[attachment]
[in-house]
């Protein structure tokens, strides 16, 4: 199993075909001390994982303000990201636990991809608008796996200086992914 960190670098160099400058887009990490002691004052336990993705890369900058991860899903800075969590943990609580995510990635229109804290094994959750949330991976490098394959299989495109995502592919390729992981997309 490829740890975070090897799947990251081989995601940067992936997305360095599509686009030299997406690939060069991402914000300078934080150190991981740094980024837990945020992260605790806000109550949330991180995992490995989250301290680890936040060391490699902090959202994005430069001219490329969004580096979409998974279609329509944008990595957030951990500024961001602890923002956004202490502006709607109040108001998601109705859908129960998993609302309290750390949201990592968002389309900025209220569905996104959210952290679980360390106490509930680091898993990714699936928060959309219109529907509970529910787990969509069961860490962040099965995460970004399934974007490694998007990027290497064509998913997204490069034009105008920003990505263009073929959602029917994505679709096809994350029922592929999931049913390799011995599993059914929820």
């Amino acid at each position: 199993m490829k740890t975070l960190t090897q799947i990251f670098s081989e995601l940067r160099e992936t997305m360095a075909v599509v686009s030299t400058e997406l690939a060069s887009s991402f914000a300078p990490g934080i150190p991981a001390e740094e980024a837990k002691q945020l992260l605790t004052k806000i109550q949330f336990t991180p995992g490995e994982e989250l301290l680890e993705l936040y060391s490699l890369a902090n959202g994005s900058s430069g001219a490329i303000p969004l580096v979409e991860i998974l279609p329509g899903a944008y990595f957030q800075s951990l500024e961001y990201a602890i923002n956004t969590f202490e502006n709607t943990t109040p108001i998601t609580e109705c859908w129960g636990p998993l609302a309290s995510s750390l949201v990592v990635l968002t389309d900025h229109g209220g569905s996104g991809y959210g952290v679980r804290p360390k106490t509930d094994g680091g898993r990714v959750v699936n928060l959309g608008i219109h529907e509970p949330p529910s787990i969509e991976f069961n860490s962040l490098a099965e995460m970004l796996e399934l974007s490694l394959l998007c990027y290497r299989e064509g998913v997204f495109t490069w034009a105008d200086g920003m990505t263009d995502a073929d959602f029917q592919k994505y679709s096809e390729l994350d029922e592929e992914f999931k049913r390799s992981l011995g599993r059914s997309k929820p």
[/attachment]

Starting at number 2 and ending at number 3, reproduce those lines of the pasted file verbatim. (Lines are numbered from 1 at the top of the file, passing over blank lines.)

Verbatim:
């Protein structure tokens, strides 16, 4: 199993075909001390994982303000990201636990991809608008796996200086992914 960190670098160099400058887009990490002691004052336990993705890369900058991860899903800075969590943990609580995510990635229109804290094994959750949330991976490098394959299989495109995502592919390729992981997309 490829740890975070090897799947990251081989995601940067992936997305360095599509686009030299997406690939060069991402914000300078934080150190991981740094980024837990945020992260605790806000109550949330991180995992490995989250301290680890936040060391490699902090959202994005430069001219490329969004580096979409998974279609329509944008990595957030951990500024961001602890923002956004202490502006709607109040108001998601109705859908129960998993609302309290750390949201990592968002389309900025209220569905996104959210952290679980360390106490509930680091898993990714699936928060959309219109529907509970529910787990969509069961860490962040099965995460970004399934974007490694998007990027290497064509998913997204490069034009105008920003990505263009073929959602029917994505679709096809994350029922592929999931049913390799011995599993059914929820």
């Amino acid at each position: 199993m490829k740890t975070l960190t090897q799947i990251f670098s081989e995601l940067r160099e992936t997305m360095a075909v599509v686009s030299t400058e997406l690939a060069s887009s991402f914000a300078p990490g934080i150190p991981a001390e740094e980024a837990k002691q945020l992260l605790t004052k806000i109550q949330f336990t991180p995992g490995e994982e989250l301290l680890e993705l936040y060391s490699l890369a902090n959202g994005s900058s430069g001219a490329i303000p969004l580096v979409e991860i998974l279609p329509g899903a944008y990595f957030q800075s951990l500024e961001y990201a602890i923002n956004t969590f202490e502006n709607t943990t109040p108001i998601t609580e109705c859908w129960g636990p998993l609302a309290s995510s750390l949201v990592v990635l968002t389309d900025h229109g209220g569905s996104g991809y959210g952290v679980r804290p360390k106490t509930d094994g680091g898993r990714v959750v699936n928060l959309g608008i219109h529907e509970p949330p529910s787990i969509e991976f069961n860490s962040l490098a099965e995460m970004l796996e399934l974007s490694l394959l998007c990027y290497r299989e064509g998913v997204f495109t490069w034009a105008d200086g920003m990505t263009d995502a073929d959602f029917q592919k994505y679709s096809e390729l994350d029922e592929e992914f999931k049913r390799s992981l011995g599993r059914s997309k929820p």